Remains of England's famous king identified by mitochondrial DNA.
They say that history is everywhere in England, but I wonder how many people who used this particular parking lot realized that they were parking above the remains of Richard III.
Richard III died during one of the last battles in the War of the Roses. The last King of England to die in battle, his body was buried at Greyfriars, a monastic abbey in Leicester. The abbey was demolished in 1530 and the property subdivided and developed, which is how Richard III's body came to be interred beneath a parking lot. The remains were lost to history until they were unearthed by a recent archaeological expedition.
The archaeologists suspected, based on what they found of the corpse, that they might have the remains of Richard III. In order to test their theory, they matched the mitochondrial DNA from the corpse with a direct descendent of Richard III's sister, a cabinet maker living in Canada. The results came back an unmistakable match.
Richard III was only King of England for two years, but they were tumultuous years indeed. The last king of the House of York, Richard III came to power when his older brother died in 1483. Possibly after murdering two young boys who might have otherwise stood in his way. (The boys were ensconced in the Tower of London before Richard III's coronation, and were never seen from again.)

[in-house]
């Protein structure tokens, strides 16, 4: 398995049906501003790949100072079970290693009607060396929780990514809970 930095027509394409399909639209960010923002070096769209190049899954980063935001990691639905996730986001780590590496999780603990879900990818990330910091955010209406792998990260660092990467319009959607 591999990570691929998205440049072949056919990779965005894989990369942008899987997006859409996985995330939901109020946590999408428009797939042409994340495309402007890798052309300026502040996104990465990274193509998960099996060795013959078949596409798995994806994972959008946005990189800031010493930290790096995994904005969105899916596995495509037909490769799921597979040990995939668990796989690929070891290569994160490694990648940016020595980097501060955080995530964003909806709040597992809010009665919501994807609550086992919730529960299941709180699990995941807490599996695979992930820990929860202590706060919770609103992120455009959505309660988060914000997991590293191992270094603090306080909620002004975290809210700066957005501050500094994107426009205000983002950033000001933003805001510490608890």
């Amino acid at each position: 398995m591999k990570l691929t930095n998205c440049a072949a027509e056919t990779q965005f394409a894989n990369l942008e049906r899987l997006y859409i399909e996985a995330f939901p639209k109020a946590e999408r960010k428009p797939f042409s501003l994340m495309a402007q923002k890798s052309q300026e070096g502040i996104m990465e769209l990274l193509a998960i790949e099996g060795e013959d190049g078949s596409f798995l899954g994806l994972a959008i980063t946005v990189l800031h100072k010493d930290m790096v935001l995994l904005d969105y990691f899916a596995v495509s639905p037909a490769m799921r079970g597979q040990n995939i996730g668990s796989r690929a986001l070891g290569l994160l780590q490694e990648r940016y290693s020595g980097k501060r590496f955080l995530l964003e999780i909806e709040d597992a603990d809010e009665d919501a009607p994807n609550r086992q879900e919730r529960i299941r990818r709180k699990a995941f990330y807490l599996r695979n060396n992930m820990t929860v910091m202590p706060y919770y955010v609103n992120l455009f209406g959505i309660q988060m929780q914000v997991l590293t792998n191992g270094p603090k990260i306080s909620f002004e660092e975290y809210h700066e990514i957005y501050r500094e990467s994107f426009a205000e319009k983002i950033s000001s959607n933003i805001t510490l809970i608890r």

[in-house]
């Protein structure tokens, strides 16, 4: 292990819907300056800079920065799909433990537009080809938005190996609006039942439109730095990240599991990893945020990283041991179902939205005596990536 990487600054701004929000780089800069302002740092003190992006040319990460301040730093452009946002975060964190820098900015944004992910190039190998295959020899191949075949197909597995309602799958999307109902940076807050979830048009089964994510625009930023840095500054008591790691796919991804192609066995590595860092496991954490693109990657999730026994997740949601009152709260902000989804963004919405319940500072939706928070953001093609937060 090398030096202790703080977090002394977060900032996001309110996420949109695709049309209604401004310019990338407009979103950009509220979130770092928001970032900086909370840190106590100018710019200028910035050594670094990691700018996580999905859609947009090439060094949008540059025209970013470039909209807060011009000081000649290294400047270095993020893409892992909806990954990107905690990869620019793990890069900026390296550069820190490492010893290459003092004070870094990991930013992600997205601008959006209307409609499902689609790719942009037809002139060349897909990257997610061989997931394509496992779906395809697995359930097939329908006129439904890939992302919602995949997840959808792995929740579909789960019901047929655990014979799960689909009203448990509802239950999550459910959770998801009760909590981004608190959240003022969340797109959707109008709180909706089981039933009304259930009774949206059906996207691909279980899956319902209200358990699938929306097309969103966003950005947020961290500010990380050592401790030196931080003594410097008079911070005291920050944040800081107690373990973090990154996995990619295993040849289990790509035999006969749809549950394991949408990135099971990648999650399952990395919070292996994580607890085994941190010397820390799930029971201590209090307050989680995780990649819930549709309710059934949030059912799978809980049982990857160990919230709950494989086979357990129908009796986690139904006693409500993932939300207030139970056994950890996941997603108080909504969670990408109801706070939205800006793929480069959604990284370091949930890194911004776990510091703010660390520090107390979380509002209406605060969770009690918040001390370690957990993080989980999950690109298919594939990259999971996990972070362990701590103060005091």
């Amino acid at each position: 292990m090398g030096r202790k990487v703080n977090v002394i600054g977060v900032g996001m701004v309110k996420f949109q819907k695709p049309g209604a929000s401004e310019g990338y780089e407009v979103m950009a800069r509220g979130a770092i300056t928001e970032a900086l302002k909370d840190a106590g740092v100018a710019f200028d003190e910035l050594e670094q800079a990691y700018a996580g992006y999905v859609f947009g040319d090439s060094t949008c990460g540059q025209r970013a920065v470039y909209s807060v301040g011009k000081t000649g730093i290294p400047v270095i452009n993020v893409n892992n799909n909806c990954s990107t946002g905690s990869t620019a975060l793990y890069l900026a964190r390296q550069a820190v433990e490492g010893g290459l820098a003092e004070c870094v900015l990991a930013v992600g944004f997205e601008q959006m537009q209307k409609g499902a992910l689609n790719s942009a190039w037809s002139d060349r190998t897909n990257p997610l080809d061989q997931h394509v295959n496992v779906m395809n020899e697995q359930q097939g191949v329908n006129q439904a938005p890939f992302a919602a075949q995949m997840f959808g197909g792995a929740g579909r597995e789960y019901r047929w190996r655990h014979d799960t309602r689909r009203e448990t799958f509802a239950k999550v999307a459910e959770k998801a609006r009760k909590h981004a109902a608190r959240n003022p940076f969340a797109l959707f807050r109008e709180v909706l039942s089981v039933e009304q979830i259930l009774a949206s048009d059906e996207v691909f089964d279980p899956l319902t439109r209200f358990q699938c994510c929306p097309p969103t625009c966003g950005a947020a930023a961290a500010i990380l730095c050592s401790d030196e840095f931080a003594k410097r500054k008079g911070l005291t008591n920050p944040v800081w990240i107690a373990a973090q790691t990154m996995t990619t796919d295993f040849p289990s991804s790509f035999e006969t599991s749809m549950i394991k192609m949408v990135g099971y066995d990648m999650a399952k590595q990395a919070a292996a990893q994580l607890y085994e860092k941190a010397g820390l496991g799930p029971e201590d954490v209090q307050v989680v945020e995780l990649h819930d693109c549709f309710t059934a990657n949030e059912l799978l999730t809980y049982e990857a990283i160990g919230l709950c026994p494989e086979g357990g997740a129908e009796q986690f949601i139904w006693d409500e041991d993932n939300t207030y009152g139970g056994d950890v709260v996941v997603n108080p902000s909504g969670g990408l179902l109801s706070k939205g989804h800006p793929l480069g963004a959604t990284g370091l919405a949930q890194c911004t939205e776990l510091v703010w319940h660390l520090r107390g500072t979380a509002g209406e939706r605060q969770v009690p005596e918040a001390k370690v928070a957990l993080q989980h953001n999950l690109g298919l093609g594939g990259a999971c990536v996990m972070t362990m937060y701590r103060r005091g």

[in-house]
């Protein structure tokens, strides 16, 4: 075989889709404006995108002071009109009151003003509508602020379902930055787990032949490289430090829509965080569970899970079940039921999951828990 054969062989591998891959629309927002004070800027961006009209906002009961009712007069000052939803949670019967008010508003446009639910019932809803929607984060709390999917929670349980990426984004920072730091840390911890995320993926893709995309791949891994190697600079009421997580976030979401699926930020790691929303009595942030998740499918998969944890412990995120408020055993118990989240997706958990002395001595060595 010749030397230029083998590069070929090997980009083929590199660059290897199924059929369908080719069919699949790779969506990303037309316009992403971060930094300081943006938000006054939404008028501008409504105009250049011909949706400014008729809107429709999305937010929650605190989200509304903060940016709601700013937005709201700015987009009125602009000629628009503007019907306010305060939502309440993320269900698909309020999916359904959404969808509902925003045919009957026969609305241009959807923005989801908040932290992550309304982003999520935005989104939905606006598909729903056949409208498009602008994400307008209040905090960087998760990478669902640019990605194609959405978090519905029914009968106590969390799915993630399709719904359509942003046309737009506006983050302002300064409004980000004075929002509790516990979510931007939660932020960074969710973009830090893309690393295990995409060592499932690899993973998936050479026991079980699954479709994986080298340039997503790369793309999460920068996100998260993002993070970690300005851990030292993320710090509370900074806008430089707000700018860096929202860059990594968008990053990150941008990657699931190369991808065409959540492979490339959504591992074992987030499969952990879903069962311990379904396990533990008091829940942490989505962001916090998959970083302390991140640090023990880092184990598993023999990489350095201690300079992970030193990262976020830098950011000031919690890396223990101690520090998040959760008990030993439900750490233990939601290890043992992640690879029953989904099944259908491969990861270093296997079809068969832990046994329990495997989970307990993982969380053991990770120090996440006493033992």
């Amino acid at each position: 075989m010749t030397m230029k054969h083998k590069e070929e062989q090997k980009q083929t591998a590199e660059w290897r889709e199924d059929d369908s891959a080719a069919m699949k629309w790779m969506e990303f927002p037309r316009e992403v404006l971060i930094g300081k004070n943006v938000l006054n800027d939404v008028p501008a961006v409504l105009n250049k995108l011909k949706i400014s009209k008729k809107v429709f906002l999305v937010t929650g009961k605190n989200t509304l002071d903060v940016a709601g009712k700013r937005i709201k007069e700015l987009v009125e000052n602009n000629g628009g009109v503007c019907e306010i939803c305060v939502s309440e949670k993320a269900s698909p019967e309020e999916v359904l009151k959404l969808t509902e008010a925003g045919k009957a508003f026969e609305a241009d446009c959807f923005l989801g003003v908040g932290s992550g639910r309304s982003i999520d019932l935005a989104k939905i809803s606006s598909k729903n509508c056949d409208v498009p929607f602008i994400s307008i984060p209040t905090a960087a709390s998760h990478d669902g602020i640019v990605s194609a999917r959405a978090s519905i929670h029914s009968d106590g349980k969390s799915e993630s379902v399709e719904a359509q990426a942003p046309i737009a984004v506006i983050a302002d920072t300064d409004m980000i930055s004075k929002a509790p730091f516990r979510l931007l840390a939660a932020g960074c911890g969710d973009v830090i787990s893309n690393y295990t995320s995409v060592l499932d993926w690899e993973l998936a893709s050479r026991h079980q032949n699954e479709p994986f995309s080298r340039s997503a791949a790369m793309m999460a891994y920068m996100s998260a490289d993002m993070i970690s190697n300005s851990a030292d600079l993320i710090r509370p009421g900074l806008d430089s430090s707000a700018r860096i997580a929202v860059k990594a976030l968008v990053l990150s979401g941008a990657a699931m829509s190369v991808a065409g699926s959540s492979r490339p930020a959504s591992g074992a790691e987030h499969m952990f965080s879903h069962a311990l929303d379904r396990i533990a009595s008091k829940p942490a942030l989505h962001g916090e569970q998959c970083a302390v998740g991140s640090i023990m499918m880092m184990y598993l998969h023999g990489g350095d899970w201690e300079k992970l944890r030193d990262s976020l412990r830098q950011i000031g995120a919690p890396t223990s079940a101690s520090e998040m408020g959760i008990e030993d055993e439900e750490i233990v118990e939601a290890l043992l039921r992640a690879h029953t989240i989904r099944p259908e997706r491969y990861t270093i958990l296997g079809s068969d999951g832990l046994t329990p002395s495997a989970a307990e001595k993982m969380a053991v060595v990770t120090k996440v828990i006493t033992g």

During Richard III's two-year reign he snuffed out two rebellions. One led by his former friend and ally Henry Stafford, and one by Henry Tudor (who would later become King Henry VII).
This hated king was evidently mistreated by his subjects after his death. He was found in an unusual position which indicated that his hands had been bound. His skull was intact, although there was evidence of two "severe blows." The archaeologists also found evidence that his body had been "mistreated," although in what fashion they have declined to say.
Richard III went down in history as a scheming, devious, misshapen man with a quick with and a quick temper. But in large part, this reputation hails more from Tudor propaganda than it does contemporary evidence.
After Richard III's death, his successors to the throne slandered his name to make their own reign seem more legitimate. In truth, Richard III was not too bad a king, and better than many. And while he may not have been particularly attractive, as well as suffering from scoliosis, he was hardly the deformed monster often described in historical texts.